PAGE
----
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When it comes to helping Texas families, the economic devastation caused by the COVID-19 pandemic has brought about a wave of innovation and service expansion to meet an unprecedented level of need.

The San Antonio Food Bank brought forth a handful of innovations during the pandemic, innovations that have proven so successful they are now permanently available to under-resourced households. Food Bank innovations include: curbside pick-up (like at your favorite restaurant or grocery store), home delivery of perishable and nonperishable food items (similar to a Meals on Wheels meal delivery but this is the raw ingredients for those who can still prepare their own meals at home), and of course, mobile food distributions in large parking lots across all sectors of the region.

Finding help from the Food Bank is also easier than ever. Individuals needing help are encouraged to visit www.safoodbank.org/help/. Here they will find details about how to access food, public benefits (SNAP, WIC, CHIP, and much more), and work opportunities. If desired, they can connect by phone to a bilingual help center staff member who can help them navigate the options available.

The Food Bank is a source of community support and hope for many families in the region, like Ann Marie’s family. Married for 25 years, Ann Marie faced difficulty during the last five years of her marriage as diabetes and depression slowly affected her and her husband’s physical and mental health. As many neighbors fighting diabetes experience challenges, Ann Marie’s family was impacted after her husband lost both of his legs to diabetes. Depression began to take its toll on her husband after the loss of his first leg, and after the loss of his second she noticed his depression increased.

And now that he’s passed away, Ann Marie is a single mom of four — Daniel (age 29), Sabrina (25), Brook (12), and Noah (10).

“My soul lives and breathes for my kids. I will do anything to support them. My daily concern is to make money and feed them,” Ann Marie said.

For Ann Marie, doing what it takes is ingrained. This can mean juggling multiple side jobs — mowing lawns, painting, donating plasma — and if there is an opportunity to provide for her family, she will. The pandemic has made all of us pivot. For Ann Marie, donating plasma every 28 days, and platelets every seven days, has become etched in her schedule to make ends meet.

Living close to the San Antonio Food Bank allowed Ann Marie to witness food distributions for the first time. Viewing the Food Bank as a community resource, and identifying the need for her family, she decided to call and learn about how her family could get signed up to receive food assistance.

“I didn’t know you were on my side this whole time — I had no clue all these services were available for my family!” Ann Marie said.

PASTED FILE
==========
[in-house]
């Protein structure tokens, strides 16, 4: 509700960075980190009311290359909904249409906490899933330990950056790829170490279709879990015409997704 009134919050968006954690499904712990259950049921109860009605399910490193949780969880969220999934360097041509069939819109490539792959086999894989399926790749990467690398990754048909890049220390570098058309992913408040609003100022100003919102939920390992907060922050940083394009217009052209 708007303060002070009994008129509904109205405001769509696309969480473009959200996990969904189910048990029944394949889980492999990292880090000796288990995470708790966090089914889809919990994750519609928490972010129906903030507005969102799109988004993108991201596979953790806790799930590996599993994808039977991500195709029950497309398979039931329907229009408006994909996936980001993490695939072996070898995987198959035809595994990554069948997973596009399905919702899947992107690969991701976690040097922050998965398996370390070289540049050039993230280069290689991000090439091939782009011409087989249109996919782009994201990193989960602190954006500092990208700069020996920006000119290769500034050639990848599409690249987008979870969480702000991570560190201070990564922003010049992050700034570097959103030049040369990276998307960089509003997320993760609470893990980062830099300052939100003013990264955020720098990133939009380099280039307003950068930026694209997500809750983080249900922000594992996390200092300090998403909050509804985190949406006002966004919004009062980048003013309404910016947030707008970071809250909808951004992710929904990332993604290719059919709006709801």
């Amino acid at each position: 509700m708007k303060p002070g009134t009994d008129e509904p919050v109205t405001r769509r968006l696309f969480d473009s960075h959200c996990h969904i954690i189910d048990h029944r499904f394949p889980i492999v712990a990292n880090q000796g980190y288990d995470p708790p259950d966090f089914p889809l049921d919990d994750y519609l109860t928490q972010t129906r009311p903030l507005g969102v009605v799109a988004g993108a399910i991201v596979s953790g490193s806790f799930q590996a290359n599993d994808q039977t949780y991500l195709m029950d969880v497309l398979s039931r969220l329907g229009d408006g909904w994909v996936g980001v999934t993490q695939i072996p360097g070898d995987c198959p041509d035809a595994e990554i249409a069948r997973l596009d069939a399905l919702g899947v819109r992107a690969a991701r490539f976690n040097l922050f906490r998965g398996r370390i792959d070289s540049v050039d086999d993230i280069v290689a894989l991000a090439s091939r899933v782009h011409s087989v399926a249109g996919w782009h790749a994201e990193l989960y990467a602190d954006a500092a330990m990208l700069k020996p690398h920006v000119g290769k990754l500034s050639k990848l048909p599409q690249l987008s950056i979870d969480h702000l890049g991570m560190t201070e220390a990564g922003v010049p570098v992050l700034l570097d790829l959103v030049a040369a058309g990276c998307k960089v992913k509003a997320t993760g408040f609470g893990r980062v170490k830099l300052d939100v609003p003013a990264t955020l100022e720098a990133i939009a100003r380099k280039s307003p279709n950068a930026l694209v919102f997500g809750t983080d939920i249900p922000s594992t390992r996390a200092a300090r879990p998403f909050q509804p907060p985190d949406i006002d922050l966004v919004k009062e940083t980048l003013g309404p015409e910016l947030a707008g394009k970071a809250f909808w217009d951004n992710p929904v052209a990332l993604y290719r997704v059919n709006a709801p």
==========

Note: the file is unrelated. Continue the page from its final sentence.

Receiving support from the Food Bank has enabled her family to make important decisions without food insecurity looming. Ann Marie’s youngest child, Noah, was just accepted to Compass Rose, a public charter school that focuses on robotics, engineering, entrepreneurship, and computer science.

Ann Marie explains, “This is the first good fortune our family has had in a while. With this and the Food Bank being a source we can lean on, I am truly grateful. You have taken us all out of a dark time.”

Beyond emergency food assistance, many federal nutrition programs were expanded and improved during the pandemic to help parents provide food and other essential resources for their kids. One program expansion that will prove transformative for households with children is the newly enhanced Child Tax Credit.

The Child Tax Credit is a tax refund designed to help families with the expense of raising a child. This year, the benefit was expanded to help families with the most need — those who aren’t required to file taxes because they have little to no income. While many families will receive this benefit automatically, these families will need to enroll at GetCTC.org/strength by Nov. 15.

You can help spread the word about the Child Tax Credit in your community using this Resource Toolkit from No Kid Hungry, which includes ready-to-use and customizable resources you can share on social media, in your newsletter, or by hanging flyers in your community.

Local community resources alongside expanded federal benefits have been a critical lifeline throughout the pandemic. Now, you can help your friends, family, and neighbors rebuild by making sure they know about the expanded services being offered by the San Antonio Food Bank, as well as federal benefits like the Child Tax Credit and SNAP.

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Michael Guerra and Stacie Sanchez Hare

Michael Guerra is the chief development officer for the San Antonio Food Bank. Stacie Sanchez Hare is the director of No Kid Hungry Texas, a campaign working to end childhood hunger.